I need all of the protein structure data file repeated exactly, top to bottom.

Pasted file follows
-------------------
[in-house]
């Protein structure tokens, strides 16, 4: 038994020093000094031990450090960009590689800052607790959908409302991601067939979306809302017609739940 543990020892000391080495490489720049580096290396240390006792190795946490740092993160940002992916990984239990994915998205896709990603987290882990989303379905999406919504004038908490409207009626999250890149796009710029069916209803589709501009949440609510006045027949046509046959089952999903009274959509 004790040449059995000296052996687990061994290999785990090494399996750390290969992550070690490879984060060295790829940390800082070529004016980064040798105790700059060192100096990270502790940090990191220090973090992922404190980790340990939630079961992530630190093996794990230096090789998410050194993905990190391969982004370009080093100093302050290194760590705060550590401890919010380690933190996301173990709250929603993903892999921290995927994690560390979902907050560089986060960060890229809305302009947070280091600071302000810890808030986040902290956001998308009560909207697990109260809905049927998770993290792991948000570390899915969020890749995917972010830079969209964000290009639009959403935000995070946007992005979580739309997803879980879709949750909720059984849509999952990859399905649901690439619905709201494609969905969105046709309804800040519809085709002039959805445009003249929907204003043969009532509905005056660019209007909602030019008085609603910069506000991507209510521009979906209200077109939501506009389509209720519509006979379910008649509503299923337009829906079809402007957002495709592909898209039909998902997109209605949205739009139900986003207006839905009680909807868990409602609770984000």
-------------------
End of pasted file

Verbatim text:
[in-house]
């Protein structure tokens, strides 16, 4: 038994020093000094031990450090960009590689800052607790959908409302991601067939979306809302017609739940 543990020892000391080495490489720049580096290396240390006792190795946490740092993160940002992916990984239990994915998205896709990603987290882990989303379905999406919504004038908490409207009626999250890149796009710029069916209803589709501009949440609510006045027949046509046959089952999903009274959509 004790040449059995000296052996687990061994290999785990090494399996750390290969992550070690490879984060060295790829940390800082070529004016980064040798105790700059060192100096990270502790940090990191220090973090992922404190980790340990939630079961992530630190093996794990230096090789998410050194993905990190391969982004370009080093100093302050290194760590705060550590401890919010380690933190996301173990709250929603993903892999921290995927994690560390979902907050560089986060960060890229809305302009947070280091600071302000810890808030986040902290956001998308009560909207697990109260809905049927998770993290792991948000570390899915969020890749995917972010830079969209964000290009639009959403935000995070946007992005979580739309997803879980879709949750909720059984849509999952990859399905649901690439619905709201494609969905969105046709309804800040519809085709002039959805445009003249929907204003043969009532509905005056660019209007909602030019008085609603910069506000991507209510521009979906209200077109939501506009389509209720519509006979379910008649509503299923337009829906079809402007957002495709592909898209039909998902997109209605949205739009139900986003207006839905009680909807868990409602609770984000």